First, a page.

The future of radio: no. 1 - Charlie Phillips
The British Library is working with the UK radio industry to develop a national radio archive and has invited experts from across the radio and music industry to consider what the future of radio might look like.
Charlie is the Head of Legal and Commercial Affairs for the Association of Independent Music (AIM) in the UK and the Worldwide Independent Network of music companies globally. He was formerly Music Manager for Napster UK and Head of Music for Capital Radio’s DAB stations.
The future of radio from the independent music sector's perspective
Today there’s so much choice for listeners and music fans, both from multiple ways to access music, and from other pulls on our entertainment and leisure time outside of music. Radio listening has declined over the last few years, but overall use of music has grown hugely. So radio has a challenge ahead if it’s to stay relevant.
From the independent sector’s perspective, indie record labels love radio. We are very supportive of all broadcasters, with a particular relationship having developed with the BBC. However there are always concerns over access to playlisting and actually getting music on air. This is becoming more transparent, and AIM has helped develop relationships with the indie sector and the BBC and other broadcasters over several years. But it’s still a crowded place with only so many hours in the day for radio to be able to fill with music. Concerns about the proportion of independent music that makes it onto radio is a permanent agenda point in AIM’s work with its members.
So what does the changing music landscape mean for the future of radio? As the amount of music released increases, the challenge radio faces to ensure the ‘best’ music gets airplay will only get harder. Some radio stations are broadening out their services and launching narrower, more focussed, stations, for example Absolute Radio’s ‘decade’ stations on DAB. But by doing so the audience for each station may decrease, perhaps moving away from flagship stations. Is there a paradox in offering a range of services that risk taking audience away from ‘flagship’ stations?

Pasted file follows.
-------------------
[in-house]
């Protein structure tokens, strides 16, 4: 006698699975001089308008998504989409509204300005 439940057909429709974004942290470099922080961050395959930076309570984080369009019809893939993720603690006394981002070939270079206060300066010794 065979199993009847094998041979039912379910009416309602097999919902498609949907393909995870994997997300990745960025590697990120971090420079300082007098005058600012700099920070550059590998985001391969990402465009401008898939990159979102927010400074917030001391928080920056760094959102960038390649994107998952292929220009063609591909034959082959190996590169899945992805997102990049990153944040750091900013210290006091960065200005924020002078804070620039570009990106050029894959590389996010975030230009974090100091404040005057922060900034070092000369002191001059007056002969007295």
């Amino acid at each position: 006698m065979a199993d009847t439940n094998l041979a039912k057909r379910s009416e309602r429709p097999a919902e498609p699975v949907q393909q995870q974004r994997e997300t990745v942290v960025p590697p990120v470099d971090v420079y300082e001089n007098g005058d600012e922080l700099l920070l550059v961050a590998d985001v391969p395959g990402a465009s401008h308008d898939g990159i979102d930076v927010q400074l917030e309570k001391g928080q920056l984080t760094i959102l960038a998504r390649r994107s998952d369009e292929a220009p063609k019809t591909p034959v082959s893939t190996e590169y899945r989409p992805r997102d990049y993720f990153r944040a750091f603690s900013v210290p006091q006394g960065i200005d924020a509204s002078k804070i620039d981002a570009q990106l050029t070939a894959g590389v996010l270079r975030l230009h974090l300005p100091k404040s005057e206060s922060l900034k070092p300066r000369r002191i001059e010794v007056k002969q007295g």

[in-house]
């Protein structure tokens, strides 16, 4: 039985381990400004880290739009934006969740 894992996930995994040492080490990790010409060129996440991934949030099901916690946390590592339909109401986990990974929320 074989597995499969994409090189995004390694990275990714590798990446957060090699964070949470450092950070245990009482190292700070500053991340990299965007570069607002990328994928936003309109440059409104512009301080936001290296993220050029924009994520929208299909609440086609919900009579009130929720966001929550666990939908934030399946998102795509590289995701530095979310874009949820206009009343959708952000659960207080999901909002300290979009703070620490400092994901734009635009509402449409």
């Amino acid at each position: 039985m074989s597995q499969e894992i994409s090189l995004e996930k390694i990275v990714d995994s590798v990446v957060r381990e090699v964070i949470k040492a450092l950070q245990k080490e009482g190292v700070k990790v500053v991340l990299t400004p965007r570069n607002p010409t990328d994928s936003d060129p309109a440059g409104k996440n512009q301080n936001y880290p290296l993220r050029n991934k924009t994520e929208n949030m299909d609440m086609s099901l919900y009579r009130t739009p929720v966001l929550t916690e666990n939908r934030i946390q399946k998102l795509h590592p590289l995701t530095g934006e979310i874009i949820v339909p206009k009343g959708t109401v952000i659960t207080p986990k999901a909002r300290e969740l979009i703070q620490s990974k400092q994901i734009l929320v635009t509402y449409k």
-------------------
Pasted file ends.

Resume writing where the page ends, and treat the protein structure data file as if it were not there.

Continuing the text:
Indies are concerned that commercial radio is under more pressure than ever to deliver audiences to satisfy ‘mainstream’ corporate advertisers and sponsors. This seems to have narrowed the playlists of many commercial stations (although not all), and has led to access only being available to those with the capacity to support high level plugging and media campaigns for obviously mainstream, ‘commercial’ music.
Access to radio is easier for the larger labels with deeper pockets, who tend to champion more mainstream music. Airplay can be harder to achieve for many indies, and especially those who produce more specialist music. Mainstream music is an expensive and crowded place, with a lot of very large players chasing the next big airplay hit.
Most independent labels are not so focused on the mainstream but more interested in seeing choice and discovery develop, such that traditional radio can happily exist alongside today’s very broad on-demand digital music services. If narrowing of playlists is happening, this means narrowing of choice and discovery for listeners, and this in turn means a less attractive radio offering, and perhaps fewer listeners listening for less time. This can’t be good for radio, audiences or music producers. Add to this the fact that streaming services offer almost the opposite experience (access to millions of tracks whenever you want rather than linear programming) and you have a situation where many indies are thriving on streaming services and have in some cases left ‘traditional’ radio behind.